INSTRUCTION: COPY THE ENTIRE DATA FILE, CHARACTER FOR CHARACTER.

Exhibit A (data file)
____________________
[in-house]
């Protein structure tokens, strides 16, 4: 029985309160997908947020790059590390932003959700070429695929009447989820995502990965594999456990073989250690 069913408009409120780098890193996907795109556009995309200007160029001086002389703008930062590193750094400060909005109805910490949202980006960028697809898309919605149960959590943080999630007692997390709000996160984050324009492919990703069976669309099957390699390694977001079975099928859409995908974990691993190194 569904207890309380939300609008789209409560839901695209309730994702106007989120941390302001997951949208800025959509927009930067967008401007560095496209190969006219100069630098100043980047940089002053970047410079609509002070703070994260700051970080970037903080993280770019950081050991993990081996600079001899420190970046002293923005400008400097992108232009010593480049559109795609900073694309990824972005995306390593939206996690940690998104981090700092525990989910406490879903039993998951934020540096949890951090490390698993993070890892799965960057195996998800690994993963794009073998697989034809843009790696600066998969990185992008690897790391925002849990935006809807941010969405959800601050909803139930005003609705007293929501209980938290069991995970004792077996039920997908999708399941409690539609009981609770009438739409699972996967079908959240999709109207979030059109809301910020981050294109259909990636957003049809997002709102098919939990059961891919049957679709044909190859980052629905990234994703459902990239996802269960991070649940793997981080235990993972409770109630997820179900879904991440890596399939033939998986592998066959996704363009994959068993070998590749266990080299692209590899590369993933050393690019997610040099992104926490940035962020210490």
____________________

[in-house]
């Protein structure tokens, strides 16, 4: 029985309160997908947020790059590390932003959700070429695929009447989820995502990965594999456990073989250690 069913408009409120780098890193996907795109556009995309200007160029001086002389703008930062590193750094400060909005109805910490949202980006960028697809898309919605149960959590943080999630007692997390709000996160984050324009492919990703069976669309099957390699390694977001079975099928859409995908974990691993190194 569904207890309380939300609008789209409560839901695209309730994702106007989120941390302001997951949208800025959509927009930067967008401007560095496209190969006219100069630098100043980047940089002053970047410079609509002070703070994260700051970080970037903080993280770019950081050991993990081996600079001899420190970046002293923005400008400097992108232009010593480049559109795609900073694309990824972005995306390593939206996690940690998104981090700092525990989910406490879903039993998951934020540096949890951090490390698993993070890892799965960057195996998800690994993963794009073998697989034809843009790696600066998969990185992008690897790391925002849990935006809807941010969405959800601050909803139930005003609705007293929501209980938290069991995970004792077996039920997908999708399941409690539609009981609770009438739409699972996967079908959240999709109207979030059109809301910020981050294109259909990636957003049809997002709102098919939990059961891919049957679709044909190859980052629905990234994703459902990239996802269960991070649940793997981080235990993972409770109630997820179900879904991440890596399939033939998986592998066959996704363009994959068993070998590749266990080299692209590899590369993933050393690019997610040099992104926490940035962020210490």